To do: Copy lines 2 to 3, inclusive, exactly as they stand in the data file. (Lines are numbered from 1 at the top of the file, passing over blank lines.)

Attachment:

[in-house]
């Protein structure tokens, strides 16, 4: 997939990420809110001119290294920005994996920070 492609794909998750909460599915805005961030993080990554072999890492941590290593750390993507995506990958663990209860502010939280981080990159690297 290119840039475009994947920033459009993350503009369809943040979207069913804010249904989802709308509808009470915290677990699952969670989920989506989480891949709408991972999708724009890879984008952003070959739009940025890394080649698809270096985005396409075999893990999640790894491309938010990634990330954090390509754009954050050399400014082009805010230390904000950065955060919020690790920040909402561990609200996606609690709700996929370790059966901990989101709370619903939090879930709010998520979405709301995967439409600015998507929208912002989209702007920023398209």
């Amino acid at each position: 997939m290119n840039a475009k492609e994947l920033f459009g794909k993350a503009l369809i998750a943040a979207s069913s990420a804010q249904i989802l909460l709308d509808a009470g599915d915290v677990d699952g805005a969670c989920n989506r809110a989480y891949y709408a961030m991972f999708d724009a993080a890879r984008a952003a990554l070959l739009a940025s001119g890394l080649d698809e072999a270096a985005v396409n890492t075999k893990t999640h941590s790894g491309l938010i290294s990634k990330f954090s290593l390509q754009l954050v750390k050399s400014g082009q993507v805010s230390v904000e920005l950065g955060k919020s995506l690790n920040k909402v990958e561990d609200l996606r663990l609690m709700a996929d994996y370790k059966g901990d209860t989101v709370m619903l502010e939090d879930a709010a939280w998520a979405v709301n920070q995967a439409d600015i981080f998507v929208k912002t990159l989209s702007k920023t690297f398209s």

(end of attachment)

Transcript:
């Protein structure tokens, strides 16, 4: 997939990420809110001119290294920005994996920070 492609794909998750909460599915805005961030993080990554072999890492941590290593750390993507995506990958663990209860502010939280981080990159690297 290119840039475009994947920033459009993350503009369809943040979207069913804010249904989802709308509808009470915290677990699952969670989920989506989480891949709408991972999708724009890879984008952003070959739009940025890394080649698809270096985005396409075999893990999640790894491309938010990634990330954090390509754009954050050399400014082009805010230390904000950065955060919020690790920040909402561990609200996606609690709700996929370790059966901990989101709370619903939090879930709010998520979405709301995967439409600015998507929208912002989209702007920023398209």
């Amino acid at each position: 997939m290119n840039a475009k492609e994947l920033f459009g794909k993350a503009l369809i998750a943040a979207s069913s990420a804010q249904i989802l909460l709308d509808a009470g599915d915290v677990d699952g805005a969670c989920n989506r809110a989480y891949y709408a961030m991972f999708d724009a993080a890879r984008a952003a990554l070959l739009a940025s001119g890394l080649d698809e072999a270096a985005v396409n890492t075999k893990t999640h941590s790894g491309l938010i290294s990634k990330f954090s290593l390509q754009l954050v750390k050399s400014g082009q993507v805010s230390v904000e920005l950065g955060k919020s995506l690790n920040k909402v990958e561990d609200l996606r663990l609690m709700a996929d994996y370790k059966g901990d209860t989101v709370m619903l502010e939090d879930a709010a939280w998520a979405v709301n920070q995967a439409d600015i981080f998507v929208k912002t990159l989209s702007k920023t690297f398209s």